Covering Battery Park City

[media-credit name="Downtown Express photo by Terese Loeb Kreuzer " align="aligncenter" width="600"][/media-credit]

A team from Leslie E. Robertson, structural engineers, working on a structure called “Shedding Light on Hunger” during the annual Canstruction event at the World Financial Center.

Canstruction at the World Financial Center:
Every year, on the night of the Canstruction build, teams from some of the city’s top architectural and engineering firms plus some students under their direction apply their skills to erecting improbable sculptures out of canned food. This year, among other phantasmagoria, a giant seahorse reared its head, balancing on its curled tail. The ship Titanic toppled precipitously into the ocean and a bowling ball hit some pins, sending them sprawling.

The teams may have spent months planning their competition entries, but they have just one night, starting at 6:30 p.m., to execute their plan. They have to be finished by dawn. Only five people at a time are allowed to work on each structure, with a sixth who can help out by unboxing the cans. Their efforts are judged by a professional panel that awards prizes in categories such as Best Use of Labels, Best Meal and Structural Ingenuity. A few days before Thanksgiving, the sculptures are dismantled and the food donated to City Harvest, which uses it to stock community food programs over the holidays.

Canstruction was founded in 1992 by the Society for Design Administration (SDA) with Canstruction events now to be found in more than 100 cities worldwide. In New York City, for the last four years, the event has taken place at the World Financial Center. The A.I.A. New York Chapter is one of the sponsors of the New York competition along with arts>World Financial Center.

Participating firms donate staff time and also pick up the tab for the food. This year, 26 firms entered the New York City competition. American Express erected the largest of this year’s sculptures, with 16,000 cans that created an edifice called “Box Out Hunger.” Build night was Wednesday, Nov. 9, but the entries were not actually judged until Monday, Nov. 14 in order to make sure that none of them fell down.

Honorable Mention went to “Shedding Light on Hunger” from Leslie E. Robertson Associates, an engineering firm that is working on 1 World Trade Center and 4 World Trade Center and to “NepTUNA, the HippoCANpus Against Hunger” from Gilsanz Murray Steficek LLP. Gruzen Samton, (which has been responsible for the architecture of a number of Lower Manhattan buildings, including Stuyvesant High School),working with IBI Group won the Best Use of Labels Award for “QR-CAN: Link to Fight Hunger.” This clever structure would allow someone with a QR scanner app on their camera phone to link to the website canstruction.org, according to Abraham Rodriguez, one of those on the team that built it. Dattner Architects got the Best Meal Award for “Root Against Hunger” while Skanska took the Structural Ingenuity Award for “Suspending Hunger” — a replica of the Brooklyn Bridge. “Loaded Dice” from Gensler / WSP Flack + Kurtz was deemed the Jurors’ Favorite.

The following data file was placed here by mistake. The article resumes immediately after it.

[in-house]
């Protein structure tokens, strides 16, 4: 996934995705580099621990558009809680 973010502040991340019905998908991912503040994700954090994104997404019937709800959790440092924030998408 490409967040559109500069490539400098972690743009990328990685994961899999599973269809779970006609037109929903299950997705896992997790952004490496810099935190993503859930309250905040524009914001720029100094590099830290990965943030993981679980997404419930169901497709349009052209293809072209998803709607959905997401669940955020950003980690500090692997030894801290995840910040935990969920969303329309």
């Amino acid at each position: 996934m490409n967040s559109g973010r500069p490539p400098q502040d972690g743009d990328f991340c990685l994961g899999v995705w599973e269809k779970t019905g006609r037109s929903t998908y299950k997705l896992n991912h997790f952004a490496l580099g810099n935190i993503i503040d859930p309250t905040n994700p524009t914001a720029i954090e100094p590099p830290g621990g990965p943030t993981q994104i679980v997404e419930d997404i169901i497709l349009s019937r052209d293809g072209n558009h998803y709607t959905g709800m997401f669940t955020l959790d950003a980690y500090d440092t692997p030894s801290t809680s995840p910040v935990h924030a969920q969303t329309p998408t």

The sculptures can be viewed through Nov. 21. To supplement the more than 100,000 cans of food that have been used in the sculptures, visitors are asked to bring additional canned food and leave it at the administrative table for the event, which is at the top of the northern escalator in the Winter Garden at 2 World Financial Center.

According to the New York Coalition Against Hunger, the need for food is increasing in New York City. As of September 2010, 1.7 million New Yorkers received food stamp benefits, up from 200,000 people in June 2009, the Coalition Against Hunger has reported.  In 2009, one in eight households in New York State could not afford an adequate supply of food.

Equestrian sculpture:
Battery Park City, known for its public art works, now has a new addition. A 16-foot-tall bronze equestrian sculpture, “De Oppresso Liber,” by Douwe Blumberg, was part of the New York City Veterans Day Parade on Nov. 11, 2011. After processing down Fifth Avenue on a float, the 5,000-pound statue was installed in a lobby on the east side of 1 World Financial Center. It honors U.S. Army Special Forces personnel who fought their way on horseback across the rugged mountains of Afghanistan in the weeks following 9/11. The name of the statue comes from the U.S. Army Special Forces motto and means “to free from oppression.”  U.S. Vice President Joe Biden unveiled the statue. It will remain in the World Financial Center until a permanent home can be found for it. Zuccotti Park has been suggested as has the World Trade Center site. The statue, which cost $500,000, belongs to the United War Veterans Council and was paid for with private funds.

Knickerbocker Chamber Orchestra’s fourth season: Downtown’s own chamber orchestra, the Knickerbocker, kicked off its fourth season with a fundraising soirée at Battery Park City’s Poets House on Monday, Nov. 14. N.Y. State Senator Daniel Squadron opened the concert by commending the Knickerbocker Chamber Orchestra and Poets House for bringing arts to the Downtown community. The evening, called “Musical Poetry,” presented members of the orchestra performing musical settings of cherished 19th and 20th century poems preceded by a buffet. Baritone Richard Weidrich rendered songs with lyrics by e.e. cummings, Emily Dickinson and John Masefield. The Knickerbocker’s founder, Gary Fagin, conducted.

The Knickerbocker Chamber Orchestra’s next outing will be on Jan. 14 at the Winter Garden of the World Financial Center with a free performance called “Life, Liberty and the Pursuit of Music” in honor of the 125th anniversary of the unveiling of the Statue of Liberty.

To comment on Battery Park City Beat or to suggest article ideas, email TereseLoeb@mac.com

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